Recognitions:

## Monoid of "specifications" for a group

The question of whether there is any standard math associated with specifications of ordered pairs on a group went nowhere (http://www.physicsforums.com/showthread.php?t=640395), so I will spell out what I have in mind.

It appears possible to define a monoid of "specifications" for a group G, as sketched below. Is there a technical name for this monoid? Is it a special case of some standard structure in group theory?

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Let G be a group. Each element $g \in$ G can be identified with the function that permutes th-e elements of $G$ by left multiplication. In what follows we will consider $g$ to be the set of ordered pairs $\{(x,gx): x \in G \}$.

Define a specification $s$ on $G$ to be a set of ordered pairs of elements of $G$ such that there exists an element $g \in G$ such that $s \subset g$.

For example, Let $G$ be the group of permutations on the set of 4 letters $\{a,b,c,d\}$ then the set $s = \{(a,b),(c,a)\}$ is a specification since the group element $g_1 = \{(a,b),(b, c),(c,a),(d,d) \}$ contains $s$ as a subset. (There is also another group element $g_2 = \{(a,b),(b,d),(c,a),(d,c)\}$ that contains $s$.) In general, a specification need not define a unique group element.)

For a specification $s$ on a group $G$ , denote by $G(s)$ the set of elements in $G$ that contain $s$.

Examples:

In the previous example $G(s) = \{g_1,g_2\}$.

If $g \in G$ then $G(g) = g$ since the ordered pairs of $g$ define it uniquely.

$G\{\emptyset \}$ is the entire set of elements of $G$.

Define a multiplication operation on two specifications as follows:

Let $s,t$ be specifications on the group $G$. Define the product $s t$ to be the specification consisting the all ordered pairs ${x,y}$ such there is some ordered pair $(a,y) \in s$ and some ordered pair $(x,a) \in t$

A specification defines a 1-1 function from a subset of $G$ onto another subset of $G$. The product of two specifications amounts taking the composition of two such functions on the intersection of their domains.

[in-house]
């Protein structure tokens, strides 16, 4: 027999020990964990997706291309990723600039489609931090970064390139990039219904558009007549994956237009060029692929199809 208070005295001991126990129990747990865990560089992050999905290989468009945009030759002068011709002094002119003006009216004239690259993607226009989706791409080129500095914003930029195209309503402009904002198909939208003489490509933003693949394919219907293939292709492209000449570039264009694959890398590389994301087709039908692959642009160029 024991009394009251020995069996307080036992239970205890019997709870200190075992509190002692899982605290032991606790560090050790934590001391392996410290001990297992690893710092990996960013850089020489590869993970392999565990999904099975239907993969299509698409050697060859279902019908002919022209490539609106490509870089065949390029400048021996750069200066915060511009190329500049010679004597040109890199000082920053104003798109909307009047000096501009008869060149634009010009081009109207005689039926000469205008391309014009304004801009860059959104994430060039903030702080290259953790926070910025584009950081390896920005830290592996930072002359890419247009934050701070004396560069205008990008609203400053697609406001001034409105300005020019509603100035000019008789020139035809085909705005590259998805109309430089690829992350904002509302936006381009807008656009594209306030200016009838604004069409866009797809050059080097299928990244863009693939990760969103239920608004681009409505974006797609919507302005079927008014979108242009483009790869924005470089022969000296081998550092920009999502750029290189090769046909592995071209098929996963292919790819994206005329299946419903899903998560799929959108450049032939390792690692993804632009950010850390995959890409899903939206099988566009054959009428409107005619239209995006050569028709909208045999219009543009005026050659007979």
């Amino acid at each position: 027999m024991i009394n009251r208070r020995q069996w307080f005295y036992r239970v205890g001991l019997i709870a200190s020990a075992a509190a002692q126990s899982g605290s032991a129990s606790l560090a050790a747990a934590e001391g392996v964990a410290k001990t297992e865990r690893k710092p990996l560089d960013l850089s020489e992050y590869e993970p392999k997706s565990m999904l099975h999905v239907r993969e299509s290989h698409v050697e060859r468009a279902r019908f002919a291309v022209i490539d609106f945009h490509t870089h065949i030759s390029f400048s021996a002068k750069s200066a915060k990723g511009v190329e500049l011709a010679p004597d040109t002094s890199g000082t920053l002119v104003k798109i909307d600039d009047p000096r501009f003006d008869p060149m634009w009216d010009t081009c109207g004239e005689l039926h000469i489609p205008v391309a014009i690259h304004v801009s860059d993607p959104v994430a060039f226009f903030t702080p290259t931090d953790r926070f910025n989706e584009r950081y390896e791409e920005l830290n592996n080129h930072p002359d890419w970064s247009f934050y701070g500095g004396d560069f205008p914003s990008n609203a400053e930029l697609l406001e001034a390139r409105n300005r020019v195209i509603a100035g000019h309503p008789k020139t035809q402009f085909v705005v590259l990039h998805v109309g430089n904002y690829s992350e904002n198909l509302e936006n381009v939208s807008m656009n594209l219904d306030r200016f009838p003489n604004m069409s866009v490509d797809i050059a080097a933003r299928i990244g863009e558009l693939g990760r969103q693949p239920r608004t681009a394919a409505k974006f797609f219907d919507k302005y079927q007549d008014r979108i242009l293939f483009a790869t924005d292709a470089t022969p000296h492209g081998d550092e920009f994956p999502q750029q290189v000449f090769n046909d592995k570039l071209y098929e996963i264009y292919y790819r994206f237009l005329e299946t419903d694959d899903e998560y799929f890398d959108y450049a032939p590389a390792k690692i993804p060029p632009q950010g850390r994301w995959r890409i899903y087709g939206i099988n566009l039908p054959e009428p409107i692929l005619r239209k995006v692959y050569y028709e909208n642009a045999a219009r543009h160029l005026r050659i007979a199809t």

The identity element $I$ of the group $G$ defines a specification that is a multiplicative identity for the above product operation. The set of all possible specifications for a group $G$ forms a monoid under the product operation.

The monoid of specifications is not the same as a monoid formed by subsets of the group, i.e., in general, $G(s t)$ need not equal $G(s) G(t)$.
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 Your first example does not correspond well to your definition of specification. There seem to be a mix-up between the 4 element set and its group of permutations. Using the definition, G(s) is only one element (for nontrival s), but your example allow for some more structure. So I suggest clearing up that confusion, and also give some motivation for why your monoid is interesting, as monoids can be made out of almost anything.

Recognitions:
 Quote by Norwegian Your first example does not correspond well to your definition of specification. There seem to be a mix-up between the 4 element set and its group of permutations.
Yes, it's a faulty example and faulty definition! For a specification to be non-trivial, I need to define it as a set of ordered pairs of elements of a set that is acted upon by a group rather than necessarily being a set of ordered pairs of elements of the group.

I'll try this:

Define:

A specification of a group $G$ that acts on a set $S$ is a set of ordered pairs of elements of $S$ such that no two distinct ordered pairs have the same first element.

Let $G$ be the group of permuations acting on the set of 3 integers {1,2,3}.
The 6 elements of the group $G$ are the functions
$a = \{(1,1),(2,2),(3,3)\}$
$b = \{(1,1),(2,3),(3,2)\}$
$c = \{(1,2),(2,1),(3,3)\}$
$d = \{(1,2),(2,3),(3,1)\}$
$e = \{(1,3),(2,1),(3,2)\}$
$f = \{(1,3),(2,2),(3,1)\}$

An example of a specification of the above group on the set {1,2,3} would be $s = \{(1,3)\}$

(In my small example, if I put two ordered pairs in the specification, this is enough to determine a unique group element, but with a larger set of integers and a larger permutation group, I could put two ordered pairs in a specification without determining a unique group element.)

$G(s) = \{e,f\}$ since both $e$ and $f$ contain the ordered pair $(1,3)$.

$G(b) =G(\{ (1,1),(2,3),(3,2) \}) = {b}$

 also give some motivation for why your monoid is interesting, as monoids can be made out of almost anything.
I don't have any strong motivation for this. I't simply idle curiosity and the fact that I happen to glance at the book "introduction To Semigroups" by Mario Petrich because I was moving books around while rearranging my bedroom.

The standard game in finite groups is "I'll give you the order of the group and you tell me about possibilities for its subgroups". ( I don't understand why that game seems to be the only game in town- except that in practical applications, you might be able to count the symmetries of an object and want to know about the group of symmetries.) It seems to me that there might be other games involving "I'll tell you a little about the action of a group on this set and you tell me about the possibilities for the group".